In fact, as Andrew Lampitt explained in his definition, open core is a variant of dual licensing (or proprietary relicesing, as some like to call it, or indeed “selling exceptions”). The important thing to note is that in the dual license strategy a single code base is available under an open source or closed license, while with open core the closed source licensed code is a superset of the open source code. Both result in closed source software, but only in the open core strategy is the closed source version functionally different from the open source version.
- The MySQL strategy is not open core (yet)
One of the reasons for the confusion is that MySQL originally started out with a dual license model but changed over time to the subscription revenue model, and flirted with open core. At this point the strategy for MySQL remains dual licensing. It remains to be seen whether the MySQL Server code for Enterprise Edition 5.5 will be different from Community Edition with the inclusion of MySQL Enterprise Backup (which would make it open core) or if the new capabilities will be delivered as a subscription service.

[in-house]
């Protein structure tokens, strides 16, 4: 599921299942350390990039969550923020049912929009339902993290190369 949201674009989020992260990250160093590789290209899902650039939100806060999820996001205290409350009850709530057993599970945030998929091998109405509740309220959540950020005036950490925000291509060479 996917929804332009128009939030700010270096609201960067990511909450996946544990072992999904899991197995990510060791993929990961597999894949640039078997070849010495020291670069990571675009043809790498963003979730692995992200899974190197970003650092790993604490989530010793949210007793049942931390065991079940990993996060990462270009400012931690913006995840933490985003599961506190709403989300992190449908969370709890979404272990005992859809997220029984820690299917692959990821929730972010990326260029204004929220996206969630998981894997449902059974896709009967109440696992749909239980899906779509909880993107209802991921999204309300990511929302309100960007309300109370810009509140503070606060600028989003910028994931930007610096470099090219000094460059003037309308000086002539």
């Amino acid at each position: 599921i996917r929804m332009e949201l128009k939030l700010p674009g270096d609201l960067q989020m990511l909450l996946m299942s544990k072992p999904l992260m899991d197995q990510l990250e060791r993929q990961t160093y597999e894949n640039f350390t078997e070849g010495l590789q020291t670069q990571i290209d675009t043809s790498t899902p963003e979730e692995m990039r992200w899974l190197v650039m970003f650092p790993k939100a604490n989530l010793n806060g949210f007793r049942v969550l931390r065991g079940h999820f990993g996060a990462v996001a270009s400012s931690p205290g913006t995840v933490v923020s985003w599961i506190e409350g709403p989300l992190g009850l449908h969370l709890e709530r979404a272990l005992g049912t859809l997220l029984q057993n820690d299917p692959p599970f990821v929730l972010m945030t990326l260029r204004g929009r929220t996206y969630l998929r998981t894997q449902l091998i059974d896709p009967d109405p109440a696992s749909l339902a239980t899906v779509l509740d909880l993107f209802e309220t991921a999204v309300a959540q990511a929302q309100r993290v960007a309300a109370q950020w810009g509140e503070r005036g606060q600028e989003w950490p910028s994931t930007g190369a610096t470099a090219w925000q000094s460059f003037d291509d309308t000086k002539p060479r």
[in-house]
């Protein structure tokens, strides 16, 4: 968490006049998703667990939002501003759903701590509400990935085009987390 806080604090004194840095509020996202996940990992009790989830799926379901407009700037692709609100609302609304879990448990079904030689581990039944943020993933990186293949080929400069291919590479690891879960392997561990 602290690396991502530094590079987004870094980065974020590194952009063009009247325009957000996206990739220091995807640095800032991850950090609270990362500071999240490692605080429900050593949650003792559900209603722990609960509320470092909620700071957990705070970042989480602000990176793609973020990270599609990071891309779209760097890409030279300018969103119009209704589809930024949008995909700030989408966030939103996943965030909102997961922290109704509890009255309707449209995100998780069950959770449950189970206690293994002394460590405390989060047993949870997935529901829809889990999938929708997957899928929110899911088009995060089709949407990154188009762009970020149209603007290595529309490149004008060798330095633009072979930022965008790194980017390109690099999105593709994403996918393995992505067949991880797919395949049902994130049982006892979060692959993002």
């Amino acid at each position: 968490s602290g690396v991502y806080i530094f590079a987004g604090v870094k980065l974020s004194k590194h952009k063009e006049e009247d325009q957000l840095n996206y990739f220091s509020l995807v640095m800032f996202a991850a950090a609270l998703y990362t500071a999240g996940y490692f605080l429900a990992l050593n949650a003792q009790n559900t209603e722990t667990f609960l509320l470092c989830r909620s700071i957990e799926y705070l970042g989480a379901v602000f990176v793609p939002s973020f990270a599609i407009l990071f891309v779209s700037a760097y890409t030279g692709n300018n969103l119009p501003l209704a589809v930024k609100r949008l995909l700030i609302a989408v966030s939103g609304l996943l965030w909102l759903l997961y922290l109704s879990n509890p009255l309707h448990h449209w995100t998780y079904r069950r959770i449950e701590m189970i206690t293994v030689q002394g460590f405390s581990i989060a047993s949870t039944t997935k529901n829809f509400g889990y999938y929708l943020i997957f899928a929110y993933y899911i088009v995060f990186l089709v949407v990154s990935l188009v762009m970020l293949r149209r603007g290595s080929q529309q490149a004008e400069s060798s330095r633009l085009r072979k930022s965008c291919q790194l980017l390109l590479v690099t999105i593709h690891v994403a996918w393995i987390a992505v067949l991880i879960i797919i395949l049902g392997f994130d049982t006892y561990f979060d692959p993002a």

- Subscription strategies are not open core
Although they are a step in that direction. The subscription model provides vendors with a mechanism to distribute value-added features to paying customers. Until now the additional capabilities in MySQL Enterprise (such as Enterprise Monitor) have been delivered as a service via the MySQL Enterprise subscription. Although the code for Enterprise Monitor has not been made available, we would see this strategy as distinct from open core since open core results in a product with a different code base, where as the MySQL Server code in Enterprise and Community is the same. To differentiate from regular support subscriptions I have used the term value-added subscription to refer to this type of subscription. Other examples include Canonical’s Ubuntu Advantage and Nuxeo’s Connect. I would also put Red Hat Network and JBoss Operations Network in this category, although the source code for those value-added services was originally closed, it has now been made available as open source (as previously discussed).